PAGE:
Reaction to the new Verizon Wireless Share Everything Plans, announced Tuesday, was mixed -- with some analysts calling the plans confusing and others seeing the concept as inevitable but still unproved.
"This looks incredibly complex to me, so will users even understand it?" asked Jack Gold, an analyst at J. Gold Associates, on first hearing the Verizon news.
"Shared data plans are necessary and desired by customers, but I'm not sure this is any less expensive than just going with individual plans for each device," Gold said. "Even if it is cheaper, it's certainly way more complex ... Complexity is not the consumer's best friend."
Indeed, Verizon said it created the Share Everything Plans, which take effect on June 28, as a response to customers' wanting to have more than one wireless device without having to set up a monthly service plan for each new device they buy. The plans require a monthly access charge for each device, plus a monthly charge for gigabytes of data shared, across a maximum of 10 devices.
In one example of the new program, service for two smartphones, plus 2GB of shared data per month, would cost $140, giving a customer unlimited voice and texting on both devices as well.
Today, under Verizon's plans, a single smartphone with unlimited talk, texting and 1GB of data per month costs $80 per month, which would be $160 for two. Under that example, the new Verizon approach would be $20 cheaper each month.
It isn't clear how successful Verizon will be with the new plans, however, said analyst Rob Enderle of Enderle Group. For customers, service costs won't necessarily be cheaper unless they add multiple devices in a single plan.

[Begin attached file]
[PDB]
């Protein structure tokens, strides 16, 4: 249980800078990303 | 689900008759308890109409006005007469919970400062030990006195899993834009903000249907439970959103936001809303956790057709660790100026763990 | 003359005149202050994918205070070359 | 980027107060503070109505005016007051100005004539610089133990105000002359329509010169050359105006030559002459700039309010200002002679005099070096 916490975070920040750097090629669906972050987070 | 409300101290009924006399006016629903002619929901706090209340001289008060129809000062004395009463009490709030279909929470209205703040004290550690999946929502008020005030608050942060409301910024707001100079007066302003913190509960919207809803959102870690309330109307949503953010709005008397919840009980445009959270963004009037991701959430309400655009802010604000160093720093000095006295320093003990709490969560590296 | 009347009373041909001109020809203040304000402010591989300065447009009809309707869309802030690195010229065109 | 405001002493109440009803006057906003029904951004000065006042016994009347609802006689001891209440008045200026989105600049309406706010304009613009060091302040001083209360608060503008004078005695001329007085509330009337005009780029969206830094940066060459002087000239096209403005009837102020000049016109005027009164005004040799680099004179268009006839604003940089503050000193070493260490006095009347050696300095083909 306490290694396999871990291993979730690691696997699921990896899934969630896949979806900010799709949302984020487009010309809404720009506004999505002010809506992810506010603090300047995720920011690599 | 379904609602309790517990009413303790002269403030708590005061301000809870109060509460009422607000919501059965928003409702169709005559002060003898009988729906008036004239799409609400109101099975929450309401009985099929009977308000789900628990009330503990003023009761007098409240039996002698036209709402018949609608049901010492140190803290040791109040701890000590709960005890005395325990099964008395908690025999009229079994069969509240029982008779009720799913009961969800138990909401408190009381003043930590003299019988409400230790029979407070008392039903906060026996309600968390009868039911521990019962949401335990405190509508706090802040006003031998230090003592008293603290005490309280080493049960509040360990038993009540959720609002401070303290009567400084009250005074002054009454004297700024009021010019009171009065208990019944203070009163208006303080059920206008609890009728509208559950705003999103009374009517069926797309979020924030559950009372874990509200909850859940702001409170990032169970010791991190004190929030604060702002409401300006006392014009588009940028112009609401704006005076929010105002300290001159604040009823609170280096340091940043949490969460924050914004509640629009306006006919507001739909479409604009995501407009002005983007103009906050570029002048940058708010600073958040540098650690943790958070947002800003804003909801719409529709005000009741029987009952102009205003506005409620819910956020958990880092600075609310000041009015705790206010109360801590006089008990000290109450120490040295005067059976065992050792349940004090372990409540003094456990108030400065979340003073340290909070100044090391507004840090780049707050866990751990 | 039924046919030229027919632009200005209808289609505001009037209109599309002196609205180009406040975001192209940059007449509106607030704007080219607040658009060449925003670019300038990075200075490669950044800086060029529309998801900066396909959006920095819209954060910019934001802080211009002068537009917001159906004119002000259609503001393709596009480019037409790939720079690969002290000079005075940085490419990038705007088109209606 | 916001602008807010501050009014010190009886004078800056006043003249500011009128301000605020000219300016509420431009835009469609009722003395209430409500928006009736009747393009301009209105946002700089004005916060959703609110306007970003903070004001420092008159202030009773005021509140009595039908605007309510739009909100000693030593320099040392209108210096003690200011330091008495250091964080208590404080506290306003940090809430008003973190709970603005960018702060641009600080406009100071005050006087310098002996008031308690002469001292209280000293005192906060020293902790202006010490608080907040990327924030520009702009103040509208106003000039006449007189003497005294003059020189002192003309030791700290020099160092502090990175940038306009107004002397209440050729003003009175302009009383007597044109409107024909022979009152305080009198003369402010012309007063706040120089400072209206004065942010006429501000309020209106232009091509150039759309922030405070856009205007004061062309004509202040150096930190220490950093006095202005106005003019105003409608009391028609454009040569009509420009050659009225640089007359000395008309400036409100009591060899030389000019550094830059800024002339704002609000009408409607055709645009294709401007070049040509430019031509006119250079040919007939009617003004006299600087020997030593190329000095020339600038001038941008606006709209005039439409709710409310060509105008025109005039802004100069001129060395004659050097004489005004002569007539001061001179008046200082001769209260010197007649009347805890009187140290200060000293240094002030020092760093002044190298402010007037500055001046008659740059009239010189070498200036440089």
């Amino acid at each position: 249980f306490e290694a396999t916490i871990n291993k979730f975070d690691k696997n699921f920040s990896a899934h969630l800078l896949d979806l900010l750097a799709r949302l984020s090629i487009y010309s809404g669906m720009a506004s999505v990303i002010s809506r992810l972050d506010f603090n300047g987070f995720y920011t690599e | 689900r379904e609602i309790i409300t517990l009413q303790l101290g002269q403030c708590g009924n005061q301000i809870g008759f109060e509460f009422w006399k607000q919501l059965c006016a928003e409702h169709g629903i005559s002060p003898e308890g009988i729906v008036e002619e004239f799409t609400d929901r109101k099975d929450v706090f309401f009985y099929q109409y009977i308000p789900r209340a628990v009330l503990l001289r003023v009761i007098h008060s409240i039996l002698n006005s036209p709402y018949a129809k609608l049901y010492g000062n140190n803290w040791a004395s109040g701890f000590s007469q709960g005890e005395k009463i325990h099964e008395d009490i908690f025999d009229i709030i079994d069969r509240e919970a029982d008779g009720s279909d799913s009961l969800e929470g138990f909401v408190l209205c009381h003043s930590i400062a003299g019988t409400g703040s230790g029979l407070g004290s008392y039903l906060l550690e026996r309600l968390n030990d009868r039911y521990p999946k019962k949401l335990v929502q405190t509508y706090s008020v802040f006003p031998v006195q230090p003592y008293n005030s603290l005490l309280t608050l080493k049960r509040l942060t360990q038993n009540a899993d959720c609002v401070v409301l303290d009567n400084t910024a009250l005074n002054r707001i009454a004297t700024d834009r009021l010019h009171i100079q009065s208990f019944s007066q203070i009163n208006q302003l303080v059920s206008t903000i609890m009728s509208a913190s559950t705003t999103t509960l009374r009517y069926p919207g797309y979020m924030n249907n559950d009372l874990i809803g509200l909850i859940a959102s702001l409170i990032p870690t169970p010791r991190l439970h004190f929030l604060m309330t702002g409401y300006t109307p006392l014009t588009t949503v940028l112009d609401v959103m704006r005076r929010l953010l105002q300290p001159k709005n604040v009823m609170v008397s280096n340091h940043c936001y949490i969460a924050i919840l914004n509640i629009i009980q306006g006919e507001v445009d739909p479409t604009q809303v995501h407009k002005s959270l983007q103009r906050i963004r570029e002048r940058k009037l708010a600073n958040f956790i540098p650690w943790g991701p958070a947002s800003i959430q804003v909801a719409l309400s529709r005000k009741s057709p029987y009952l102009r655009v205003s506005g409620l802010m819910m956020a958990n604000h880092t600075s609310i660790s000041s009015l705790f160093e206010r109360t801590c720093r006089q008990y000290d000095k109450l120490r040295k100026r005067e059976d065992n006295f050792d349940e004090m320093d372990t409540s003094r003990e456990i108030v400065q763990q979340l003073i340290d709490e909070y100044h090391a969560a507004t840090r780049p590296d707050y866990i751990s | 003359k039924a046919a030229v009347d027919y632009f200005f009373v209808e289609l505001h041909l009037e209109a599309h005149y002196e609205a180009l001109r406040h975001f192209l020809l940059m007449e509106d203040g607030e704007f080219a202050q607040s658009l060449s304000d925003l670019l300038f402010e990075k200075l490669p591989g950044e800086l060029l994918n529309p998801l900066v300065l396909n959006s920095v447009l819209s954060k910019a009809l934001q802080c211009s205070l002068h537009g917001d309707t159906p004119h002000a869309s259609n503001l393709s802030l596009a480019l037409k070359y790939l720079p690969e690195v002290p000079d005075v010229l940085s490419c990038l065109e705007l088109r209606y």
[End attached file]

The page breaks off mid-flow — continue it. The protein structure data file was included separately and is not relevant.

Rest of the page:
On the other hand, Verizon hopes it will benefit by bringing more customers on to cellular data services for all of their devices, while voice and texting will be free, a trend long predicted by industry officials. Free voice and texting is essentially being replaced by variable charges for data, they noted.
"Users have indicated they don't want to pay for multiple plans so they haven't connected their other devices over wide area network cellular," Enderle said. "Right now, every device has to have a plan, and data limits are not shared."
AT&T and other carriers will likely study what Verizon is doing before taking a similar leap, Enderle added. "This plan could backfire on Verizon," he said.
But Jeffrey Kagan, an independent analyst, said that shared service plans are inevitable. "Shared service plans look like they will be the future of the wireless data business," he said. "They build loyalty and keep customers longer by making it more complex to leave."
Matt Hamblen covers mobile and wireless, smartphones and other handhelds, and wireless networking for Computerworld. Follow Matt on Twitter at @matthamblen or subscribe to Matt's RSS feed. His email address is firstname.lastname@example.org.